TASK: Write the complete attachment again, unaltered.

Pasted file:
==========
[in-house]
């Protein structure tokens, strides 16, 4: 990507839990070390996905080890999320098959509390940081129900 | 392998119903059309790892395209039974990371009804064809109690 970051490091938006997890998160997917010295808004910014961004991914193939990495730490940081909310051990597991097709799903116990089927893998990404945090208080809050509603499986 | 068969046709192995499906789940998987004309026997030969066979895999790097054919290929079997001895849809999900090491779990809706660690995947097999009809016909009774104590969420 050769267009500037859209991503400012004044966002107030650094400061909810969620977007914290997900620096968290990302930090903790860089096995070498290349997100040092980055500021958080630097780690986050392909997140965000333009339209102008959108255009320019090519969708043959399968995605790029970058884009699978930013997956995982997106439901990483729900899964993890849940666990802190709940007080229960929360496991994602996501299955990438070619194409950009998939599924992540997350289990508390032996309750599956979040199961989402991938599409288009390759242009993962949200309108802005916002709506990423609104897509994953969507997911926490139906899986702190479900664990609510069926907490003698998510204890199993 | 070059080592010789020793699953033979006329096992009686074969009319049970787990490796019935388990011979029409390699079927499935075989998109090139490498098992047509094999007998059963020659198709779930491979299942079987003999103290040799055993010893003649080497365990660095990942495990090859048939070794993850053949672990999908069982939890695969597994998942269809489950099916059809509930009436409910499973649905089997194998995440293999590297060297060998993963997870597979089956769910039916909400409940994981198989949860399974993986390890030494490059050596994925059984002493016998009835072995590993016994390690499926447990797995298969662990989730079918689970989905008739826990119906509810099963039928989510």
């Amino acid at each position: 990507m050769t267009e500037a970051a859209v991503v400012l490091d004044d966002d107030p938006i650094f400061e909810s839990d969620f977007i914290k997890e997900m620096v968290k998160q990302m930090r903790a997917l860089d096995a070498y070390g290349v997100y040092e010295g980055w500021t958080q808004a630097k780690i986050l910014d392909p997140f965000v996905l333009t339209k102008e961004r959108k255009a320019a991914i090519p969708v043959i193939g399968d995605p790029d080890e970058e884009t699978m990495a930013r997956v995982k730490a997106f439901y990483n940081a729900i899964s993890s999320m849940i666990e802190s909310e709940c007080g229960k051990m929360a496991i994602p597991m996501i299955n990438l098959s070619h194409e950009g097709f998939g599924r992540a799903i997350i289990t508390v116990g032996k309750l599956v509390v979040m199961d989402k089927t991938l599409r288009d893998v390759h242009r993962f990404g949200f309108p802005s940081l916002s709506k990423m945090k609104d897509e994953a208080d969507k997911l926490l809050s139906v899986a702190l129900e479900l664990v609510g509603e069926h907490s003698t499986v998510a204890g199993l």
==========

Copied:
[in-house]
């Protein structure tokens, strides 16, 4: 990507839990070390996905080890999320098959509390940081129900 | 392998119903059309790892395209039974990371009804064809109690 970051490091938006997890998160997917010295808004910014961004991914193939990495730490940081909310051990597991097709799903116990089927893998990404945090208080809050509603499986 | 068969046709192995499906789940998987004309026997030969066979895999790097054919290929079997001895849809999900090491779990809706660690995947097999009809016909009774104590969420 050769267009500037859209991503400012004044966002107030650094400061909810969620977007914290997900620096968290990302930090903790860089096995070498290349997100040092980055500021958080630097780690986050392909997140965000333009339209102008959108255009320019090519969708043959399968995605790029970058884009699978930013997956995982997106439901990483729900899964993890849940666990802190709940007080229960929360496991994602996501299955990438070619194409950009998939599924992540997350289990508390032996309750599956979040199961989402991938599409288009390759242009993962949200309108802005916002709506990423609104897509994953969507997911926490139906899986702190479900664990609510069926907490003698998510204890199993 | 070059080592010789020793699953033979006329096992009686074969009319049970787990490796019935388990011979029409390699079927499935075989998109090139490498098992047509094999007998059963020659198709779930491979299942079987003999103290040799055993010893003649080497365990660095990942495990090859048939070794993850053949672990999908069982939890695969597994998942269809489950099916059809509930009436409910499973649905089997194998995440293999590297060297060998993963997870597979089956769910039916909400409940994981198989949860399974993986390890030494490059050596994925059984002493016998009835072995590993016994390690499926447990797995298969662990989730079918689970989905008739826990119906509810099963039928989510």
């Amino acid at each position: 990507m050769t267009e500037a970051a859209v991503v400012l490091d004044d966002d107030p938006i650094f400061e909810s839990d969620f977007i914290k997890e997900m620096v968290k998160q990302m930090r903790a997917l860089d096995a070498y070390g290349v997100y040092e010295g980055w500021t958080q808004a630097k780690i986050l910014d392909p997140f965000v996905l333009t339209k102008e961004r959108k255009a320019a991914i090519p969708v043959i193939g399968d995605p790029d080890e970058e884009t699978m990495a930013r997956v995982k730490a997106f439901y990483n940081a729900i899964s993890s999320m849940i666990e802190s909310e709940c007080g229960k051990m929360a496991i994602p597991m996501i299955n990438l098959s070619h194409e950009g097709f998939g599924r992540a799903i997350i289990t508390v116990g032996k309750l599956v509390v979040m199961d989402k089927t991938l599409r288009d893998v390759h242009r993962f990404g949200f309108p802005s940081l916002s709506k990423m945090k609104d897509e994953a208080d969507k997911l926490l809050s139906v899986a702190l129900e479900l664990v609510g509603e069926h907490s003698t499986v998510a204890g199993l």